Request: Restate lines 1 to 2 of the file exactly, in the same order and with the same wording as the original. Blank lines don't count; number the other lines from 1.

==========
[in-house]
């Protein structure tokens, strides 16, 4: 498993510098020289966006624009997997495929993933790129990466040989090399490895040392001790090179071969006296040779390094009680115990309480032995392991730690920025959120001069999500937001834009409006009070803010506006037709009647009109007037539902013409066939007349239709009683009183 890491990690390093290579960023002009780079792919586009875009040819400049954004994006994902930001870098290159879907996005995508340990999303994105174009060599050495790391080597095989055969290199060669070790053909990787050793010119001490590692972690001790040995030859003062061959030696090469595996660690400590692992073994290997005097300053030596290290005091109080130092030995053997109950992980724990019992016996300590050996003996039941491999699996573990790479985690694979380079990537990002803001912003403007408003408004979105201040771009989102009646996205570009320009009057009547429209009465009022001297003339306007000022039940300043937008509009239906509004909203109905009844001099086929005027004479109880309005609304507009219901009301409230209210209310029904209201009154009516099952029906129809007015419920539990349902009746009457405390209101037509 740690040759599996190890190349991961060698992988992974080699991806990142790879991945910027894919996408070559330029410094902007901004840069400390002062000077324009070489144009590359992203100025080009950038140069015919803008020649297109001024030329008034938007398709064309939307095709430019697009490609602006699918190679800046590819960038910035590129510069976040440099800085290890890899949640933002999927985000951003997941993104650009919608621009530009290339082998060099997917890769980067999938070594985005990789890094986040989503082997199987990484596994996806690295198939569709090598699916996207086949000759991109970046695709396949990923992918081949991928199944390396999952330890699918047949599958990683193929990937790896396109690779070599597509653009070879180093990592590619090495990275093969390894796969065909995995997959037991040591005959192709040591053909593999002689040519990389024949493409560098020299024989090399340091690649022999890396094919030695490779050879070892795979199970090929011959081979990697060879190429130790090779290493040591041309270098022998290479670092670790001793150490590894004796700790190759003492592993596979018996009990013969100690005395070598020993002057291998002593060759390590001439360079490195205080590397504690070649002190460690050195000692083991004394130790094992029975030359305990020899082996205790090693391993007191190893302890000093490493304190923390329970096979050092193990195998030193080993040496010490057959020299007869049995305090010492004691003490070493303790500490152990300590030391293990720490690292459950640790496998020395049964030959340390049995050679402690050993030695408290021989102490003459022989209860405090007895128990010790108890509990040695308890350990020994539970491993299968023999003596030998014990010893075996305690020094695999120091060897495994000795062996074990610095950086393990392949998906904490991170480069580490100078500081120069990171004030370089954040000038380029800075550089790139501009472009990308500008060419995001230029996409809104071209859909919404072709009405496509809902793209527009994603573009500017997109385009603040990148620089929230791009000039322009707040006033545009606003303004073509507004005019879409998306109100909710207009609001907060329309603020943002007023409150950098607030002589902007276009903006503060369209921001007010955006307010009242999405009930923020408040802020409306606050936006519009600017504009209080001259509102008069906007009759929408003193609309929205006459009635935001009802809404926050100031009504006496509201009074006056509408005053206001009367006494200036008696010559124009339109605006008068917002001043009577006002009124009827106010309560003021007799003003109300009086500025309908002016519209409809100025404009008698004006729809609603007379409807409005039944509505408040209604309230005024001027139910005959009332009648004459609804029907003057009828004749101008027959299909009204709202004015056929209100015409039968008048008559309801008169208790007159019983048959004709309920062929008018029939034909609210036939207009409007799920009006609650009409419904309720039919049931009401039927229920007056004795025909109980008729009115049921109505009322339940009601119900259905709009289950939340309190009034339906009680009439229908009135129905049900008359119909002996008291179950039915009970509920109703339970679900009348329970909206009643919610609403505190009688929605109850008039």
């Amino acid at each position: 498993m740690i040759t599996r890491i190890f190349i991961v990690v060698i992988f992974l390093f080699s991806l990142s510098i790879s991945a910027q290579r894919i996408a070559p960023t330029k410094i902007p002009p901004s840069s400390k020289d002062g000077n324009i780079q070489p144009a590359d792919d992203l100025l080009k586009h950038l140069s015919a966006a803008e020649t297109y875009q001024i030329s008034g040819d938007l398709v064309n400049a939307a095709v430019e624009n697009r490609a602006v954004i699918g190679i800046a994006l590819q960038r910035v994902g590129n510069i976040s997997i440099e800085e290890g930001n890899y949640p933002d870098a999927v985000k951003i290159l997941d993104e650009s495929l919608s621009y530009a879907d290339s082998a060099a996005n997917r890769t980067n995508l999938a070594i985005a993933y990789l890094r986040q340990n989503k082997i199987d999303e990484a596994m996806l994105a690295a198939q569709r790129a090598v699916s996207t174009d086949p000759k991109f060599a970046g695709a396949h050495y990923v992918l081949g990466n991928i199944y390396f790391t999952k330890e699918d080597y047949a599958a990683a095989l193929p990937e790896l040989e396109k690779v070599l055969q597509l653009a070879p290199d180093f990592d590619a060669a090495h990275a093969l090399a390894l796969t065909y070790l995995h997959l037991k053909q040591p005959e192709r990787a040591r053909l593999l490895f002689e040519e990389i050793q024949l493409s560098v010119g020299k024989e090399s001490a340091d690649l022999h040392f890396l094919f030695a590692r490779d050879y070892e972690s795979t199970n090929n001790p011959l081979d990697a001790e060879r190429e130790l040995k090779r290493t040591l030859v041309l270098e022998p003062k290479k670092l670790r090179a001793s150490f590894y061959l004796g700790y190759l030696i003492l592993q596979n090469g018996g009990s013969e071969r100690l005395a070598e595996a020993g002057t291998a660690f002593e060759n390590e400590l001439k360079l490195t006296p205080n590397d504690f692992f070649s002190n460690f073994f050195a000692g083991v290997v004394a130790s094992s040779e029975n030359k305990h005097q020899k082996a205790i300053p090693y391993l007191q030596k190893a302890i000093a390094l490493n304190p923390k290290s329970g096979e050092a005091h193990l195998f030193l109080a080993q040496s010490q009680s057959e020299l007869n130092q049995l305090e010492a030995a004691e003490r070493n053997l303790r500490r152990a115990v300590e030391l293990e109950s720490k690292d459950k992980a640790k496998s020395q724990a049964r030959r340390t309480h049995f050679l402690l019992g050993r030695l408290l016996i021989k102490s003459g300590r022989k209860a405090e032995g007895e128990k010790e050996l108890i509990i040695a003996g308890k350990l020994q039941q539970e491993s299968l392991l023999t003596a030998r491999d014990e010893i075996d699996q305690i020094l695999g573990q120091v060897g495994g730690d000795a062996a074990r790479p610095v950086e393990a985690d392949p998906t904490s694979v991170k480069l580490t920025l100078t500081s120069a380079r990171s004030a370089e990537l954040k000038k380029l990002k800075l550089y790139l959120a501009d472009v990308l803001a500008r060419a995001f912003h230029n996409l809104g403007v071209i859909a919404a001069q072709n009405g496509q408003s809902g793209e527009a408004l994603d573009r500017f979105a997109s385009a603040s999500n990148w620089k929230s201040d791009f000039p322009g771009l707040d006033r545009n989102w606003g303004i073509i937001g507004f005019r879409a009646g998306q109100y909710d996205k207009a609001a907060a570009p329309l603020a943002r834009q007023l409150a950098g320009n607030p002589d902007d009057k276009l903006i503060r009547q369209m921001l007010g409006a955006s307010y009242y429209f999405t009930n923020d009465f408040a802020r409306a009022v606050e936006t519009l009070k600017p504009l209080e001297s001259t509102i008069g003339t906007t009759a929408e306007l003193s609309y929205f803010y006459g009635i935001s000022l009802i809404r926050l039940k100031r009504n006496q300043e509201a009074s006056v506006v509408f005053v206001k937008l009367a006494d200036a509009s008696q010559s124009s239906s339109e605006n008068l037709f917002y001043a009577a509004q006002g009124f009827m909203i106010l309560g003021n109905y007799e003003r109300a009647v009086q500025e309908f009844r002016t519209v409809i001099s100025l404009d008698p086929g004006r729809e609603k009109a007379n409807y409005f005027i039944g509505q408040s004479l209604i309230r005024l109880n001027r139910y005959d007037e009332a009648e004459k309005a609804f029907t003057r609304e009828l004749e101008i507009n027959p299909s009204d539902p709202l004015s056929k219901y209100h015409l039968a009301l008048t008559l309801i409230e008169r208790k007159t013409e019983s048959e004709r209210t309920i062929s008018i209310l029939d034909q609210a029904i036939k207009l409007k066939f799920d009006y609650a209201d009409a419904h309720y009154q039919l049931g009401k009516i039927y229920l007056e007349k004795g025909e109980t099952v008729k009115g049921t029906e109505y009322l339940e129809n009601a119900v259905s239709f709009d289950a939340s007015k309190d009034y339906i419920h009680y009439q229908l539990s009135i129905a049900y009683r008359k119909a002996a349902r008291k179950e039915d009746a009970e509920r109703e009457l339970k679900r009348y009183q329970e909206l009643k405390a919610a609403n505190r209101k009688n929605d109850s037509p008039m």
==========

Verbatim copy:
[in-house]
């Protein structure tokens, strides 16, 4: 498993510098020289966006624009997997495929993933790129990466040989090399490895040392001790090179071969006296040779390094009680115990309480032995392991730690920025959120001069999500937001834009409006009070803010506006037709009647009109007037539902013409066939007349239709009683009183 890491990690390093290579960023002009780079792919586009875009040819400049954004994006994902930001870098290159879907996005995508340990999303994105174009060599050495790391080597095989055969290199060669070790053909990787050793010119001490590692972690001790040995030859003062061959030696090469595996660690400590692992073994290997005097300053030596290290005091109080130092030995053997109950992980724990019992016996300590050996003996039941491999699996573990790479985690694979380079990537990002803001912003403007408003408004979105201040771009989102009646996205570009320009009057009547429209009465009022001297003339306007000022039940300043937008509009239906509004909203109905009844001099086929005027004479109880309005609304507009219901009301409230209210209310029904209201009154009516099952029906129809007015419920539990349902009746009457405390209101037509 740690040759599996190890190349991961060698992988992974080699991806990142790879991945910027894919996408070559330029410094902007901004840069400390002062000077324009070489144009590359992203100025080009950038140069015919803008020649297109001024030329008034938007398709064309939307095709430019697009490609602006699918190679800046590819960038910035590129510069976040440099800085290890890899949640933002999927985000951003997941993104650009919608621009530009290339082998060099997917890769980067999938070594985005990789890094986040989503082997199987990484596994996806690295198939569709090598699916996207086949000759991109970046695709396949990923992918081949991928199944390396999952330890699918047949599958990683193929990937790896396109690779070599597509653009070879180093990592590619090495990275093969390894796969065909995995997959037991040591005959192709040591053909593999002689040519990389024949493409560098020299024989090399340091690649022999890396094919030695490779050879070892795979199970090929011959081979990697060879190429130790090779290493040591041309270098022998290479670092670790001793150490590894004796700790190759003492592993596979018996009990013969100690005395070598020993002057291998002593060759390590001439360079490195205080590397504690070649002190460690050195000692083991004394130790094992029975030359305990020899082996205790090693391993007191190893302890000093490493304190923390329970096979050092193990195998030193080993040496010490057959020299007869049995305090010492004691003490070493303790500490152990300590030391293990720490690292459950640790496998020395049964030959340390049995050679402690050993030695408290021989102490003459022989209860405090007895128990010790108890509990040695308890350990020994539970491993299968023999003596030998014990010893075996305690020094695999120091060897495994000795062996074990610095950086393990392949998906904490991170480069580490100078500081120069990171004030370089954040000038380029800075550089790139501009472009990308500008060419995001230029996409809104071209859909919404072709009405496509809902793209527009994603573009500017997109385009603040990148620089929230791009000039322009707040006033545009606003303004073509507004005019879409998306109100909710207009609001907060329309603020943002007023409150950098607030002589902007276009903006503060369209921001007010955006307010009242999405009930923020408040802020409306606050936006519009600017504009209080001259509102008069906007009759929408003193609309929205006459009635935001009802809404926050100031009504006496509201009074006056509408005053206001009367006494200036008696010559124009339109605006008068917002001043009577006002009124009827106010309560003021007799003003109300009086500025309908002016519209409809100025404009008698004006729809609603007379409807409005039944509505408040209604309230005024001027139910005959009332009648004459609804029907003057009828004749101008027959299909009204709202004015056929209100015409039968008048008559309801008169208790007159019983048959004709309920062929008018029939034909609210036939207009409007799920009006609650009409419904309720039919049931009401039927229920007056004795025909109980008729009115049921109505009322339940009601119900259905709009289950939340309190009034339906009680009439229908009135129905049900008359119909002996008291179950039915009970509920109703339970679900009348329970909206009643919610609403505190009688929605109850008039």